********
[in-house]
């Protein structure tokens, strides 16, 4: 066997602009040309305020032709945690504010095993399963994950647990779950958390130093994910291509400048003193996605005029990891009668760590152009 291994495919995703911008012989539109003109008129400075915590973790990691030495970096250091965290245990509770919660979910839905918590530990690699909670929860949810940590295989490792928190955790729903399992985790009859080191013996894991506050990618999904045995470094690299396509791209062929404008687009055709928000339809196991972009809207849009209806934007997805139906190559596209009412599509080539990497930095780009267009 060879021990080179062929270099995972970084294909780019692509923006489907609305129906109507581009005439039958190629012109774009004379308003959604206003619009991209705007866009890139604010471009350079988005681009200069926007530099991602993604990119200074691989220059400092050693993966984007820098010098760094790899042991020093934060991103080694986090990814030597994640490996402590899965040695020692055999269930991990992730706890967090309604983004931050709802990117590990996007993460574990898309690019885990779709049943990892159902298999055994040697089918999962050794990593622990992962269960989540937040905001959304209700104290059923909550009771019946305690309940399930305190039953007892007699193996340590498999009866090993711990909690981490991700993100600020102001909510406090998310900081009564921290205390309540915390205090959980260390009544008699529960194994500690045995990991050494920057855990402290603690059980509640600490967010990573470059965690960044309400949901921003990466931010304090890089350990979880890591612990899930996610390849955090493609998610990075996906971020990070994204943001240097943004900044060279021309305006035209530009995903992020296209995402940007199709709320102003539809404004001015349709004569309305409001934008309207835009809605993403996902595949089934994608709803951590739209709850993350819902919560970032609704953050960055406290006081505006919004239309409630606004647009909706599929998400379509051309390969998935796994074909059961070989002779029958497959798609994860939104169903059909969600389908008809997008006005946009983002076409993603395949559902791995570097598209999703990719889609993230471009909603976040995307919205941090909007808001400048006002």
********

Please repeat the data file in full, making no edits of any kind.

[in-house]
């Protein structure tokens, strides 16, 4: 066997602009040309305020032709945690504010095993399963994950647990779950958390130093994910291509400048003193996605005029990891009668760590152009 291994495919995703911008012989539109003109008129400075915590973790990691030495970096250091965290245990509770919660979910839905918590530990690699909670929860949810940590295989490792928190955790729903399992985790009859080191013996894991506050990618999904045995470094690299396509791209062929404008687009055709928000339809196991972009809207849009209806934007997805139906190559596209009412599509080539990497930095780009267009 060879021990080179062929270099995972970084294909780019692509923006489907609305129906109507581009005439039958190629012109774009004379308003959604206003619009991209705007866009890139604010471009350079988005681009200069926007530099991602993604990119200074691989220059400092050693993966984007820098010098760094790899042991020093934060991103080694986090990814030597994640490996402590899965040695020692055999269930991990992730706890967090309604983004931050709802990117590990996007993460574990898309690019885990779709049943990892159902298999055994040697089918999962050794990593622990992962269960989540937040905001959304209700104290059923909550009771019946305690309940399930305190039953007892007699193996340590498999009866090993711990909690981490991700993100600020102001909510406090998310900081009564921290205390309540915390205090959980260390009544008699529960194994500690045995990991050494920057855990402290603690059980509640600490967010990573470059965690960044309400949901921003990466931010304090890089350990979880890591612990899930996610390849955090493609998610990075996906971020990070994204943001240097943004900044060279021309305006035209530009995903992020296209995402940007199709709320102003539809404004001015349709004569309305409001934008309207835009809605993403996902595949089934994608709803951590739209709850993350819902919560970032609704953050960055406290006081505006919004239309409630606004647009909706599929998400379509051309390969998935796994074909059961070989002779029958497959798609994860939104169903059909969600389908008809997008006005946009983002076409993603395949559902791995570097598209999703990719889609993230471009909603976040995307919205941090909007808001400048006002």